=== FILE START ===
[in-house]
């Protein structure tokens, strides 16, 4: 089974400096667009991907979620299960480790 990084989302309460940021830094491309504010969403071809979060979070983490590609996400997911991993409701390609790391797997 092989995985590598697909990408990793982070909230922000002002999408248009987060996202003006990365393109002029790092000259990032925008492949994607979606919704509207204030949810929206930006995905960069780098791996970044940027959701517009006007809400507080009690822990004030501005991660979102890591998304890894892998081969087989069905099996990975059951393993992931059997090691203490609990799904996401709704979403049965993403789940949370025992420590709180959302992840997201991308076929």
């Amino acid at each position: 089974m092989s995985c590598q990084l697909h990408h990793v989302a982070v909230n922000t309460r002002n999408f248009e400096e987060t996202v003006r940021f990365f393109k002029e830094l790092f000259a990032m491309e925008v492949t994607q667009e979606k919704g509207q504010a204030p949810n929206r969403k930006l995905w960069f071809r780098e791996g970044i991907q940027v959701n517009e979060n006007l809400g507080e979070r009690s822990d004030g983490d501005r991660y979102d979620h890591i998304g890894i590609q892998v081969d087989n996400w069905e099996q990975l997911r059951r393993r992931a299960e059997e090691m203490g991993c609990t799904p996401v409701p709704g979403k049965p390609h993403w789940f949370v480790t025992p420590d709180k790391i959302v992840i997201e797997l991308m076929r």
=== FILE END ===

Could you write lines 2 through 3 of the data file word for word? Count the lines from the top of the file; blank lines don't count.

């Protein structure tokens, strides 16, 4: 089974400096667009991907979620299960480790 990084989302309460940021830094491309504010969403071809979060979070983490590609996400997911991993409701390609790391797997 092989995985590598697909990408990793982070909230922000002002999408248009987060996202003006990365393109002029790092000259990032925008492949994607979606919704509207204030949810929206930006995905960069780098791996970044940027959701517009006007809400507080009690822990004030501005991660979102890591998304890894892998081969087989069905099996990975059951393993992931059997090691203490609990799904996401709704979403049965993403789940949370025992420590709180959302992840997201991308076929």
């Amino acid at each position: 089974m092989s995985c590598q990084l697909h990408h990793v989302a982070v909230n922000t309460r002002n999408f248009e400096e987060t996202v003006r940021f990365f393109k002029e830094l790092f000259a990032m491309e925008v492949t994607q667009e979606k919704g509207q504010a204030p949810n929206r969403k930006l995905w960069f071809r780098e791996g970044i991907q940027v959701n517009e979060n006007l809400g507080e979070r009690s822990d004030g983490d501005r991660y979102d979620h890591i998304g890894i590609q892998v081969d087989n996400w069905e099996q990975l997911r059951r393993r992931a299960e059997e090691m203490g991993c609990t799904p996401v409701p709704g979403k049965p390609h993403w789940f949370v480790t025992p420590d709180k790391i959302v992840i997201e797997l991308m076929r």